In an unlikely stop in his pre-campaign trail, Andrés Manuel López Obrador made a quick visit to the industrial, private sector-intensive city of Monterrey last week. This is hostile territory for López, since the state of Nuevo León has not traditionally sympathized with the leftists parties with which he has associated (PRD, PT, Convergencia). His visit gathered around 1,200 middle- and upper-class listeners. Some were supporters, but most were just curious as I gathered from the low intensity of response to applause moments during the event.
His message was somewhat different from his usual populist rhetoric. The radio and TV spots, as well as his speech in Monterrey have all toned down. Wearing a slick suit and tie (as opposed to his usual more down to earth Guayaberas) and talking to the business community, López portrayed himself as a modern leftist, blaming the media for showcasing him as an “enemy of the wealthy.” One of his new soundbites states “I am not against businessmen. I am against wrongfully accumulated wealth.” López is not clear about what he means when he says that wealth is wrongfully accumulated, but he did mention a couple of specific targets as culprits: large media corporations Televisa, Telmex and TV Azteca and the PRI and PAN bureaucrats.
López accused Televisa and TV Azteca of controlling the news, limiting his exposure and pushing PRI’s Enrique Peña Nieto as their candidate in order to maintain control of Mexico. In his words, Peña Nieto is “the candidate of the power monopoly.”
While López is definitely right in saying that mainstream media in Mexico is biased, this bias holds true for both media that love and loath him. In this sense, he is no more a victim of the media than any other politician. He’s just become less effective at wooing most of them. You don’t see him complaining about all the media coverage he used to get when he headed Mexico City’s executive and knew how to play the media’s game.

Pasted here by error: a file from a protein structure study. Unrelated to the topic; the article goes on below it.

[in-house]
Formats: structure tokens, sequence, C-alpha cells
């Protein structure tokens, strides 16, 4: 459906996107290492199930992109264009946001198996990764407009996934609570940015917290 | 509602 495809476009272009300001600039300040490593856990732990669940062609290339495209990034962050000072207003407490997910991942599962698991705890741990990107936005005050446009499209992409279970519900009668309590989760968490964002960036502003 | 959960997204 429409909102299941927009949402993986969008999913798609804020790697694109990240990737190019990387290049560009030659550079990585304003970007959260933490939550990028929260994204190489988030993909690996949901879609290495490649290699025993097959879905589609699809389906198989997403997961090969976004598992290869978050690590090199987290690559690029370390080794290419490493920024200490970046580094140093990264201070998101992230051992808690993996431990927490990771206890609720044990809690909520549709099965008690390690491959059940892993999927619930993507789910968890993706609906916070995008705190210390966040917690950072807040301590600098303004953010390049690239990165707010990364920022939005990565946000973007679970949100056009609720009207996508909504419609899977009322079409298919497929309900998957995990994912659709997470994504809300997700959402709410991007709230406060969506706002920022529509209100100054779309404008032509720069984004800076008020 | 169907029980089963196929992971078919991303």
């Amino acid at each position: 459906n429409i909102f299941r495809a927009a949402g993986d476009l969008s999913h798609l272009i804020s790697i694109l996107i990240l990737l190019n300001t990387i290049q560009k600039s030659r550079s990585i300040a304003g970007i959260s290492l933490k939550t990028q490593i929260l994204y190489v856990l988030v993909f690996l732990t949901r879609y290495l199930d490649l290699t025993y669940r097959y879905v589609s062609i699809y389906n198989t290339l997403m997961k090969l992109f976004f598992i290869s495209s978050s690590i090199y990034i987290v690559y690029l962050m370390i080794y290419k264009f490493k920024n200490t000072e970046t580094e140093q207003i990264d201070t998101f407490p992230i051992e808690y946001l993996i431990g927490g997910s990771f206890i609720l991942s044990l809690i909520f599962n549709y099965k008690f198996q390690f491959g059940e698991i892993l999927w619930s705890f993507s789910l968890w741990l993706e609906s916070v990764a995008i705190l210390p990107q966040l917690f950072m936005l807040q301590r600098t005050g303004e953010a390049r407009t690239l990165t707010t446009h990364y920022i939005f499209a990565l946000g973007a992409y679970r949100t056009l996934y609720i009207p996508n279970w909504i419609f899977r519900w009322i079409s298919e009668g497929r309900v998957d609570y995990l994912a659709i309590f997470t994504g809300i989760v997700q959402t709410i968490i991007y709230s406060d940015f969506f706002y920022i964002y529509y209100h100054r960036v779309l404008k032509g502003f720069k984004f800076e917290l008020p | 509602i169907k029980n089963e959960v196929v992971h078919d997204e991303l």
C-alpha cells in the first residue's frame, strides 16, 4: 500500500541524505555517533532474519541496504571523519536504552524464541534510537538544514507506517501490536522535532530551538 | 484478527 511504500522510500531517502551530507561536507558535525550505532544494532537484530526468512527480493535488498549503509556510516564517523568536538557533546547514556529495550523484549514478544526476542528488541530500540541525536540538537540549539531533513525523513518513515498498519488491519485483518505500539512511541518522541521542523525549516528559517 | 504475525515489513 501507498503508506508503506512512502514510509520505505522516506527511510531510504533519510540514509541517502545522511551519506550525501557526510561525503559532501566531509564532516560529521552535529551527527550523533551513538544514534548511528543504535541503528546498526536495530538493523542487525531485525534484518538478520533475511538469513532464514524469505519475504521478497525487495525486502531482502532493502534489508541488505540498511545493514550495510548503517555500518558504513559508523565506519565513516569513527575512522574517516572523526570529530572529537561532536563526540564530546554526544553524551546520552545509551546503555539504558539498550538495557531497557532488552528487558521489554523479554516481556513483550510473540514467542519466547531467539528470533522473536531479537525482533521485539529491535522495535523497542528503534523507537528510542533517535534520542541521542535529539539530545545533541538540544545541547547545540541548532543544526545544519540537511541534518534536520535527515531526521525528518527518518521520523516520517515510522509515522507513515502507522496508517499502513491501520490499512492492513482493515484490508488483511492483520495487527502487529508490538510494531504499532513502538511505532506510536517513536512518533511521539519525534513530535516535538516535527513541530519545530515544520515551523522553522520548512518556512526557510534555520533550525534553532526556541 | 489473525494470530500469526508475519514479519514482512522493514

Moreover, he really can’t blame newspapers and TV for having a tarnished image. Because it wasn’t the media that blocked Mexico City’s Paseo de la Reforma or kidnapped Mexico City’s Zocalo (Main Square) to install the famous National Democratic Convention after López decided that a majority vote against him meant that someone had stolen the election. At the time he called this “peaceful civil resistance” and in all fairness, he did send out messages to his followers asking them not to fall into any type of provocation that would lead to violence… but creating chaos and blocking business? No problem!
López’ post-2006 election antics were undoubtedly a political mistake. In a by EL UNIVERSAL 71 percent of Mexicans disagreed with López and the PRD’s attempt at blocking Calderón from accepting the presidency in the Mexican Congress. Nobody likes a sore loser and everybody hates a sore loser who gets in their way and paralyzes a city. And yes, most people disagree with López creating a fantasy “legitimate government” and taking a monthly paycheck from obscure sources over six years in order to keep campaigning for 2012, making him an intricate part of that “putrid system” he so vocally opposes.